Rilla herself is an unusual heroine for Montgomery. She hasn't a spark of ambition, isn't terribly smart or addicted to poetry and literature, doesn't like babies, and starts off rather vain and selfish and thoughtless. I was never really comfortable with her lack of ambition, being full of it myself. But there is something winning about her, and as I reread the book this time I chuckled to myself at how often my own diaries from that age echo Rilla's. It is good to see how she develops through the awful war years.

Montgomery's scorn for pacifists and anyone with pro-German sentiments is quite clear from her depiction of Mr. Pryor — known as "Whiskers-on-the-Moon" because of his great round face and fringe of ridiculous whiskers. He really is a funny character and figures in two of the most hilarious scenes of the book, when Norman Douglas violently stops his pacifist prayer at the union prayer meeting and when Susan chases him out of her kitchen with a pot of boiling dye. Montgomery lived through this war and Rilla of Ingleside was published in 1920. Clearly she felt very strongly about the war and patriotism, and it's hard to argue with her.

This story succeeds on so many levels. It's a wonderful addition to the Blythe family chronicles, but it is also a great depiction, in its own right, of life in Canada during World War I. Funny, sad, and ultimately hopeful, Rilla of Ingleside is a treasure.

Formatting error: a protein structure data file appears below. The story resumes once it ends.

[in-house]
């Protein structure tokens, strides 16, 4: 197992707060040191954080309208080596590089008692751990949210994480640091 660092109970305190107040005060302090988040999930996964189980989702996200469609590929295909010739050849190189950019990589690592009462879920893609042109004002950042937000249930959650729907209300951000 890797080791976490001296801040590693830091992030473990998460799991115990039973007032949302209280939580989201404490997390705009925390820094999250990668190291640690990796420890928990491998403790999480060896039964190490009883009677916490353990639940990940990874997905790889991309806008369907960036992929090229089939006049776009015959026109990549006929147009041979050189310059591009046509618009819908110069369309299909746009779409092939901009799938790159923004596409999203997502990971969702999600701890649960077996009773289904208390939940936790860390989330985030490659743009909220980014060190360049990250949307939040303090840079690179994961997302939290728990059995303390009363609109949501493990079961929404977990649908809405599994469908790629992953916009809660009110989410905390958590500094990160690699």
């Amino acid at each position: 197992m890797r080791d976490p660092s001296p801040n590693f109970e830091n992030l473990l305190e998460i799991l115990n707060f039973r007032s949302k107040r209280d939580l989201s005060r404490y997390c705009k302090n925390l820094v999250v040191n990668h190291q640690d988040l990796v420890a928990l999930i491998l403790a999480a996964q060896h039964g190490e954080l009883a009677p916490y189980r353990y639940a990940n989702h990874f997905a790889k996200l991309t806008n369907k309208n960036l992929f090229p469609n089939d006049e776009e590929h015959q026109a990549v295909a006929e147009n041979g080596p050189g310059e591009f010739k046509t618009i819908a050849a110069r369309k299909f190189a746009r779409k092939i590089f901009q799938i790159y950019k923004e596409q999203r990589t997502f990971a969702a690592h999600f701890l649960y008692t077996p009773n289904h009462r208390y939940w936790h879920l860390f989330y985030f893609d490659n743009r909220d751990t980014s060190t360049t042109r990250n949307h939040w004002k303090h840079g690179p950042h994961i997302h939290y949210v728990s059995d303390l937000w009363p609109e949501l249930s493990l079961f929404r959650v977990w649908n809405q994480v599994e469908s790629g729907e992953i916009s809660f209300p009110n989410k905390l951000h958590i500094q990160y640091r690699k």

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LibraryThing member susanbevans
Rilla of Ingleside is the final book in L.M. Montgomery's Anne of Green Gables series. The story is of Rilla, Anne and Gilbert Blythe's youngest daughter. It has been nearly ten years since the events of Rainbow Valley took place, and Rilla is fourteen. Europe has joined in World War I and many
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boys from Canada are going to war, including Rilla's brothers and the Meredith boys. With her sisters and friends away at college, Rilla is left at home with her parents. Over the next few years she grows from a fun-loving child into a more mature young woman.

Rilla of Ingleside is not much of an Anne book in the classical sense - there is not much Anne in the story, as was the case with the last few books in the series. However, taken alone Rilla of Ingleside is a very interesting and well-written novel. L.M. Montgomery's account of World War I from the homefront and out of the eyes of Rilla Blythe is breathtaking. The tragedy of war is illustrated second-hand, through the effect it has on the women waiting for their sons and husbands at home.

Rilla of Ingleside is a realistic and emotional journey through the minds and hearts of the people left behind in war - friends and family waiting, with lives put on hold. Though it is heartbreaking at times (as stories set in times of war tend to be,) it is expressive and penetrative and gives the reader an authentic look at the Canadanian homefront during World War I. Rilla of Ingleside is a beautifully written and powerful novel.